Smoke Mindfully to Quit Mindfully
Don’t underestimate the importance of timing. The timing of your attack on the smoking habit is extremely important. In life, timing is the essence of a winning strategy. […] The popular concept among behavioral therapists is that no time is better than the present to take action against an addictive habit. In theory, it sounds right. But the cold light of reality presents a different picture. I am convinced that there is a tremendous advantage in a well-prepared, preemptive attack against the smoking habit.
Balasa Prasad, Stop Smoking for Good
The standard smoking cessation quit-date timeline is 1-2 weeks. Here’s an example of this kind of blitzkrieg quit-date advice from a 2003 American Cancer Society publication, “Kicking Butts:” “Pick a quit date – about seven to fourteen days from now.” (p. 88). Other programs are more generous: they suggest 2 to 3 weeks.
1-3 weeks, 7-21 days? Really?!
Ok, let’s do some math, maybe we* are missing something. Let’s just see what you can possibly accomplish in 3 weeks of preparation for a quit date. First of all, we have to shave exactly a third of that time right off the bat – for sleeping. So, all of a sudden the 3 weeks became 2 weeks (21 days – 7 days = 14 days).
Now, subtract another week worth of time since most of us spend an average of 8 hours a day working. So, we are down to 1 week worth of potential prep time. How are you going to spend it? Maybe, just maybe, you’ll log in a few hours with some kind of therapist in a face-to-face training. Maybe, just maybe, you’ll spend a few hours reading over some supplementary materials. And maybe, just maybe, you’ll be diligent enough to spend a few hours practicing craving-control skills (if you’ve been lucky enough to be introduced to them).
So, and we are being optimistic here, you might spend a day’s worth of actual prep time. A day of prep against years of massive conditioning! Who are we kidding with this?! No wonder most people in smoking cessation programs don’t stand a chance of succeeding.
Clearly, a day worth of prep time, heck, even a full week of prep-time is not enough to combat the massive inertia of the smoking habit. It is simply clinically naïve to expect any lasting results with so little skills-training.
So, to sum up, we have a major clinical beef with this “2-weeks-to-launch” standard of care. First, this isn’t treatment but a drive-through hook-up for a patch or a pill. The timeline is premature and arbitrary. Second, this kind of approach gets in the way of rapport since the “2-weeks-to-launch” smoking cessation providers don’t seem to trust you, the smoker, with your motivation and seem to wish to nail you down with some kind of verbal “pinky promise” contract that you’ll quit.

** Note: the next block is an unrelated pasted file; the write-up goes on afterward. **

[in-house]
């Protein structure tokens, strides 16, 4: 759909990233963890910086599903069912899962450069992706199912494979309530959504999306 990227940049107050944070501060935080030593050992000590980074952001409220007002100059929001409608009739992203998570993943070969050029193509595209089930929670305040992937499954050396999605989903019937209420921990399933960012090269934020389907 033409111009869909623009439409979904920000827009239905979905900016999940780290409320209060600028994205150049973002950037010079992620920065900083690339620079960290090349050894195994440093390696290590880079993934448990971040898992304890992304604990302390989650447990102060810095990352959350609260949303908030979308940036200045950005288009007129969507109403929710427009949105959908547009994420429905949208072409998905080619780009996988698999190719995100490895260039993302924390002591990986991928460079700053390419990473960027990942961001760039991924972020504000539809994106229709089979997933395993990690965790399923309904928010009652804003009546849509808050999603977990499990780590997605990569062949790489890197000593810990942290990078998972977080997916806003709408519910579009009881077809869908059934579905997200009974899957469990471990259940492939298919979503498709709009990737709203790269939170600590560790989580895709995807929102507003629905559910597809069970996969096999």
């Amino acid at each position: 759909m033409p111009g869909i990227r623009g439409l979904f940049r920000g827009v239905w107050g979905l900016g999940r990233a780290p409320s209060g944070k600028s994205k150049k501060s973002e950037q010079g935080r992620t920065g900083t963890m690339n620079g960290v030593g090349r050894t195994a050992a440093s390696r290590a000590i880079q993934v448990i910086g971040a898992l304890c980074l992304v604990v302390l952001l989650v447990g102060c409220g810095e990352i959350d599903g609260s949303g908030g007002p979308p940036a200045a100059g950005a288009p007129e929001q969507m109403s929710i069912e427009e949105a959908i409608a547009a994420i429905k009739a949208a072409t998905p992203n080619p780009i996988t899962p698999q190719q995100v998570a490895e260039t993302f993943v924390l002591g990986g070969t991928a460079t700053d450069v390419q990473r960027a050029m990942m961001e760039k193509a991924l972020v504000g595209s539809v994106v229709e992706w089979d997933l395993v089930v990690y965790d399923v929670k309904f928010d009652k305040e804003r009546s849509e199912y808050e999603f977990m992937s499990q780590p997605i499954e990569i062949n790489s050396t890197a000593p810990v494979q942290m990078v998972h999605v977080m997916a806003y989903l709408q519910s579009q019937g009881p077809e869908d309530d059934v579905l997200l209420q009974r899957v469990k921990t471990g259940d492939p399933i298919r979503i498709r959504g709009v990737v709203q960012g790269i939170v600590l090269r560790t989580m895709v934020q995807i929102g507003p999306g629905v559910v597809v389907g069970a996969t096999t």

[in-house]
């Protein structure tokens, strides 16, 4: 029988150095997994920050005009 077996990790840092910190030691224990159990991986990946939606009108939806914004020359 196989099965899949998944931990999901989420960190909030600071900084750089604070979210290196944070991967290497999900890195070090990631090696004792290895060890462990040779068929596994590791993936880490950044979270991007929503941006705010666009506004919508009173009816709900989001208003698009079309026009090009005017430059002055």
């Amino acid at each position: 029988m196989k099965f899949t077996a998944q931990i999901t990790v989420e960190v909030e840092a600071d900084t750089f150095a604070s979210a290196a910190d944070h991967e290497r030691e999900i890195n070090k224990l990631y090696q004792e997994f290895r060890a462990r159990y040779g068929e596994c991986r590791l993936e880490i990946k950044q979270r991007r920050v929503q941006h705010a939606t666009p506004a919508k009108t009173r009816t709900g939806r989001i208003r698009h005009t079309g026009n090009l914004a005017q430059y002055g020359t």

We’ve seen this silliness first hand, in our training, during feel-good group-quit ceremonies. Third, in our analysis, the current “2-weeks-to-launch” quit-date deadline has the stampeding impatience of an anti-smoking crusade. What’s our solution to this drive-through quit-date approach? A mindful sit-down.
So, skip the drive-through approach to smoking cessation and awaken the zombie-mind instead. Start your program of smoking cessation with the prep-work of awareness-building. Toss a monkey wrench into the machine of your smoking mindlessness. Break a pattern to infuse a lungful of mindful fresh air into the staleness of the habit. Smoke mindfully to quit mindfully. Warm up that cold turkey with the illuminating heat of mindfulness before you quit.
Exercise: Change Your Hand to Change Your Mind
Awaken your smoking mind. Start your smoking day from the wrong side of the bed, so to say: switch your hand. If you always smoke with your right hand, smoke today with your left to change the process. If you always smoke with your left hand, make it the right smoking hand even if it feels wrong. Try to remember to smoke with your non-smoking hand all day today. Try this out for a week. Share your experience.
Here’s a link to Smoke Breaker. Smoke Breaker (just like ) is an opportunity to anonymously share (online) your mindful smoking moments as you experiment with various awareness-building, pattern-interruption smoking meditations in preparation for an eventual quit-date.
We will be updating the page with awareness-building/pattern-interruption exercises on a weekly basis. Smoke mindfully to quit mindfully!
* we = Pavel Somov, Ph.D., Marla Somova, Ph.D., co-authors of “The Smoke-Free Smoke-Break: Stop Smoking with Mindfulness and Acceptance” (in press, New Harbinger publications, fall 2011)
Photo by A.Magill, available under a Creative Commons attribution, non-commercial license.
Somov, P. (2011). Smoke Mindfully to Quit Mindfully. Psych Central. Retrieved on June 27, 2016, from http://blogs.psychcentral.com/mindful-living/2010/12/smoke-mindfully-to-quit-mindfully/